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No, Montreal Real Estate Is Not The Next Vancouver Or Toronto. Here’s Why


IluvMTL
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https://betterdwelling.com/city/montreal/no-montreal-real-estate-is-not-the-next-vancouver-or-toronto-heres-why/

Montreal real estate isn’t hot, and it’s not being driven by foreign buyers fleeing Toronto and Vancouver. There’s significant media coverage on how Montreal is the new real estate hot spot, especially in the luxury segment. It’s certainly attention grabbing, so we pulled some sales data from theCanadian Real Estate Association (CREA) and the Greater Montreal Real Estate Board (GMREB). Turns out Greater Montreal real estate is doing okay, but to say it’s booming is a bold faced lie.

Prices Are Up A Whopping $200… Yeah, You Read That Right

The price of a home in Montreal is getting more expensive, but it’s not climbing all that high. The benchmark price, which is the price of a typical home, rose to $326,400. That’s up a whopping 0.06% from the month before, which works out to $200. Compared to same month the year before, this price is 4.64% ($14,500) higher. To contrast, the annual benchmark price increase for all Canadian urban centres was 11.24%.  Montreal had a good climb, but it’s underperforming the national composite.

Greater Montreal Composite Home PricesCompositeJan 2006Feb 2007Mar 2008Apr 2009May 2010Jun 2011Jul 2012Aug 2013Sep 2014Oct 2015Nov 2016$200,…$240,…$280,…$320,…$360,…Canadian Dollars
Date Composite
Jan 2006 207,500
Feb 2006 209,400
Mar 2006 210,600
Apr 2006 211,600
May 2006 212,700
Jun 2006 214,300
Jul 2006 215,000
Aug 2006 215,800
Sep 2006 216,200
Oct 2006 217,900
Nov 2006 218,700
Dec 2006 219,300
Jan 2007 220,300
Feb 2007 221,800
Mar 2007 223,200
Apr 2007 224,500
May 2007 226,100
Jun 2007 227,600
Jul 2007 229,700
Aug 2007 230,700
Sep 2007 231,300
Oct 2007 232,100
Nov 2007 233,000
Dec 2007 233,600
Jan 2008 234,800
Feb 2008 237,500
Mar 2008 239,000
Apr 2008 240,600
May 2008 241,700
Jun 2008 243,300
Jul 2008 245,200
Aug 2008 247,000
Sep 2008 247,700
Oct 2008 247,900
Nov 2008 248,100
Dec 2008 247,500
Jan 2009 247,900
Feb 2009 247,900
Mar 2009 247,700
Apr 2009 248,100
May 2009 248,700
Jun 2009 249,700
Jul 2009 251,000
Aug 2009 252,200
Sep 2009 253,500
Oct 2009 255,100
Nov 2009 256,400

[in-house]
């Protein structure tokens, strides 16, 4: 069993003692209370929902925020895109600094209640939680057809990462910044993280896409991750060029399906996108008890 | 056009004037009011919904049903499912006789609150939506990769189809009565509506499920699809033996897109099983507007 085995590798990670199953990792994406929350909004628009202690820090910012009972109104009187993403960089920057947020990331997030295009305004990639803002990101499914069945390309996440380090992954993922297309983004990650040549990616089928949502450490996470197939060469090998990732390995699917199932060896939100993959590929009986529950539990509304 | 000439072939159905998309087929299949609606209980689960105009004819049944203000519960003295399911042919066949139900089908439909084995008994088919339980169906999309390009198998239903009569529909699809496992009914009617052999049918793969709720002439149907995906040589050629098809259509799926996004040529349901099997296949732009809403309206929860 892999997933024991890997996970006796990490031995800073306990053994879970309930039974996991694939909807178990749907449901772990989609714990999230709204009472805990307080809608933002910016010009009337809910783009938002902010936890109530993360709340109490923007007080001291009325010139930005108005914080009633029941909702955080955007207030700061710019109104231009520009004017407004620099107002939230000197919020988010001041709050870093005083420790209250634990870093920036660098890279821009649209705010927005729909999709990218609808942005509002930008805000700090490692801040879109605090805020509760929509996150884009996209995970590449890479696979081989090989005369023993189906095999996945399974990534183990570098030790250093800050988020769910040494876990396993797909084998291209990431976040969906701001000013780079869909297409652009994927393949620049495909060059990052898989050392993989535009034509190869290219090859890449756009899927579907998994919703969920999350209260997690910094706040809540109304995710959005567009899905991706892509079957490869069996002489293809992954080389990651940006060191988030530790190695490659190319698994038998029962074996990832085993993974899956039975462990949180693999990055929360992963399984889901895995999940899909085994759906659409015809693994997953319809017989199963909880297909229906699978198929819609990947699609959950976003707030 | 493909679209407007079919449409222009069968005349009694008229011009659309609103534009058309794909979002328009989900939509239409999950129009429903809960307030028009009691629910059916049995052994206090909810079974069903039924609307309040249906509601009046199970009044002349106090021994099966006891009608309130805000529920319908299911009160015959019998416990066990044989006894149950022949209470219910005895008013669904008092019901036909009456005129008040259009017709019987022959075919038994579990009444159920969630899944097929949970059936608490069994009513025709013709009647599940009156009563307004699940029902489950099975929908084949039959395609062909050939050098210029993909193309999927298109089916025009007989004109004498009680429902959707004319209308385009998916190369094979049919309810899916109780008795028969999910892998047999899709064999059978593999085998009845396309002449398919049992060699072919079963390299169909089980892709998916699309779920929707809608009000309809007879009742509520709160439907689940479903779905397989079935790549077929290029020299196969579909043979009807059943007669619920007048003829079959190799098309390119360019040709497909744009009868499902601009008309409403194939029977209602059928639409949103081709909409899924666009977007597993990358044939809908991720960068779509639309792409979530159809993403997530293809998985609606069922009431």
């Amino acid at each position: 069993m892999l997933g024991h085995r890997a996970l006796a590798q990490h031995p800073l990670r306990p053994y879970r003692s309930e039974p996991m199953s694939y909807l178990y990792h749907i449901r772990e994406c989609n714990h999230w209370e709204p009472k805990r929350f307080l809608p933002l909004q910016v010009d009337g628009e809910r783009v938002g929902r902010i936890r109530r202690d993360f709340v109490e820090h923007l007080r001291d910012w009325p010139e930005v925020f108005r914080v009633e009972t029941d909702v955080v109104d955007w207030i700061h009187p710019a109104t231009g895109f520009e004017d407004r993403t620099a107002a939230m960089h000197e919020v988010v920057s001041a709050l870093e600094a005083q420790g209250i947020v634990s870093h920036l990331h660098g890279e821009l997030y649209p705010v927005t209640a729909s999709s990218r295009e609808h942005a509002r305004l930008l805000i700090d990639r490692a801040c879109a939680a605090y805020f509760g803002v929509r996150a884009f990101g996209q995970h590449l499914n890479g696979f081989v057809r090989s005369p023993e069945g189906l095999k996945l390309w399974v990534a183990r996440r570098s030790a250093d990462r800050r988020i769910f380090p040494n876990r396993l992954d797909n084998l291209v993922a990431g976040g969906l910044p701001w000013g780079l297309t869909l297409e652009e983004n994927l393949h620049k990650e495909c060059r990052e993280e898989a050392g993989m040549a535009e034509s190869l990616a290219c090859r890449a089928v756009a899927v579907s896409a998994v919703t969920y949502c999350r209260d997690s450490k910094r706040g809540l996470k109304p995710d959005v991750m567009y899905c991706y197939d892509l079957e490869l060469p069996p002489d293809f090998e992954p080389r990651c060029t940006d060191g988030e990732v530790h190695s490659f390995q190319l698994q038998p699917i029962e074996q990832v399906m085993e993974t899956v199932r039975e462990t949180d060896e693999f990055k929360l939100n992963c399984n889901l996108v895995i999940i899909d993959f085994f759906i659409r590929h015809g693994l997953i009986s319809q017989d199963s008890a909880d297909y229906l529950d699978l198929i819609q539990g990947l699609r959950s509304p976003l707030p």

Dec 2009 257,400
Jan 2010 259,500
Feb 2010 263,800
Mar 2010 267,100
Apr 2010 269,000
May 2010 270,700
Jun 2010 271,900
Jul 2010 272,900
Aug 2010 273,300
Sep 2010 273,800
Oct 2010 274,600
Nov 2010 275,600
Dec 2010 276,200
Jan 2011 278,100
Feb 2011 281,400
Mar 2011 283,700
Apr 2011 284,900
May 2011 285,200
Jun 2011 284,900
Jul 2011 285,400
Aug 2011 285,600
Sep 2011 286,000
Oct 2011 287,000
Nov 2011 285,800
Dec 2011 282,500
Jan 2012 284,500
Feb 2012 285,400
Mar 2012 289,700
Apr 2012 291,400
May 2012 292,000
Jun 2012 293,000
Jul 2012 292,000
Aug 2012 292,200
Sep 2012 292,400
Oct 2012 292,400
Nov 2012 291,400
Dec 2012 291,600
Jan 2013 291,800
Feb 2013 293,800
Mar 2013 296,300
Apr 2013 297,400
May 2013 302,100
Jun 2013 299,900
Jul 2013 299,200
Aug 2013 299,200
Sep 2013 299,200
Oct 2013 299,200
Nov 2013 299,000
Dec 2013 297,600
Jan 2014 297,400
Feb 2014 300,900
Mar 2014 302,100
Apr 2014 301,900
May 2014 302,100
Jun 2014 302,100
Jul 2014 300,900
Aug 2014 299,700
Sep 2014 299,400
Oct 2014 299,700
Nov 2014 299,200
Dec 2014 298,400
Jan 2015 298,800
Feb 2015 300,300
Mar 2015 303,200
Apr 2015 305,000
May 2015 305,000
Jun 2015 305,500
Jul 2015 306,100
Aug 2015 304,400
Sep 2015 303,600
Oct 2015 303,800
Nov 2015 303,600
Dec 2015 304,000
Jan 2016 303,000
Feb 2016 305,200
Mar 2016 307,900
Apr 2016 309,200
May 2016 310,400
Jun 2016 311,000
Jul 2016 311,000
Aug 2016 311,900
Sep 2016 311,700
Oct 2016 311,500
Nov 2016 312,900
Dec 2016 313,900
Jan 2017 314,300
Feb 2017 315,200
Mar 2017 318,500
Apr 2017 321,000
May 2017 322,400
Jun 2017 323,900
Jul 2017 326,200
Aug 2017 326,400
 

Better Dwelling, Source: CREA.

The average sale price showed even more conservative gains. The average home in Greater Montreal sold for $374,333, a 4.1% increase from the same month last year. Once again, it’s a healthy market –  but only a notch above inflation.

Greater Montreal Change In Composite Home PricesChangeJan 2006Feb 2007Mar 2008Apr 2009May 2010Jun 2011Jul 2012Aug 2013Sep 2014Oct 2015Nov 2016-404812Percent Change
Date Change
Jan 2006 7.29
Feb 2006 7
Mar 2006 6.36
Apr 2006 6.12
May 2006 6.19
Jun 2006 6.67
Jul 2006 6.81
Aug 2006 6.78
Sep 2006 6.19
Oct 2006 6.29
Nov 2006 6.27
Dec 2006 6.56
Jan 2007 6.17
Feb 2007 5.92
Mar 2007 5.98
Apr 2007 6.1
May 2007 6.3
Jun 2007 6.21
Jul 2007 6.84
Aug 2007 6.9
Sep 2007 6.98
Oct 2007 6.52
Nov 2007 6.54
Dec 2007 6.52
Jan 2008 6.58
Feb 2008 7.08
Mar 2008 7.08
Apr 2008 7.17
May 2008 6.9
Jun 2008 6.9
Jul 2008 6.75
Aug 2008 7.07
Sep 2008 7.09
Oct 2008 6.81
Nov 2008 6.48
Dec 2008 5.95
Jan 2009 5.58
Feb 2009 4.38
Mar 2009 3.64
Apr 2009 3.12
May 2009 2.9
Jun 2009 2.63
Jul 2009 2.37
Aug 2009 2.11
Sep 2009 2.34
Oct 2009 2.9
Nov 2009 3.35
Dec 2009 4
Jan 2010 4.68
Feb 2010 6.41
Mar 2010 7.83
Apr 2010 8.42
May 2010 8.85
Jun 2010 8.89
Jul 2010 8.73
Aug 2010 8.37
Sep 2010 8.01
Oct 2010 7.64
Nov 2010 7.49
Dec 2010 7.3
Jan 2011 7.17
Feb 2011 6.67
Mar 2011 6.21
Apr 2011 5.91
May 2011 5.36
Jun 2011 4.78
Jul 2011 4.58
Aug 2011 4.5
Sep 2011 4.46
Oct 2011 4.52
Nov 2011 3.7
Dec 2011 2.28
Jan 2012 2.3
Feb 2012 1.42
Mar 2012 2.11
Apr 2012 2.28
May 2012 2.38
Jun 2012 2.84
Jul 2012 2.31
Aug 2012 2.31
Sep 2012 2.24
Oct 2012 1.88
Nov 2012 1.96
Dec 2012 3.22
Jan 2013 2.57
Feb 2013 2.94
Mar 2013 2.28
Apr 2013 2.06
May 2013 3.46
Jun 2013 2.35
Jul 2013 2.47
Aug 2013 2.4
Sep 2013 2.33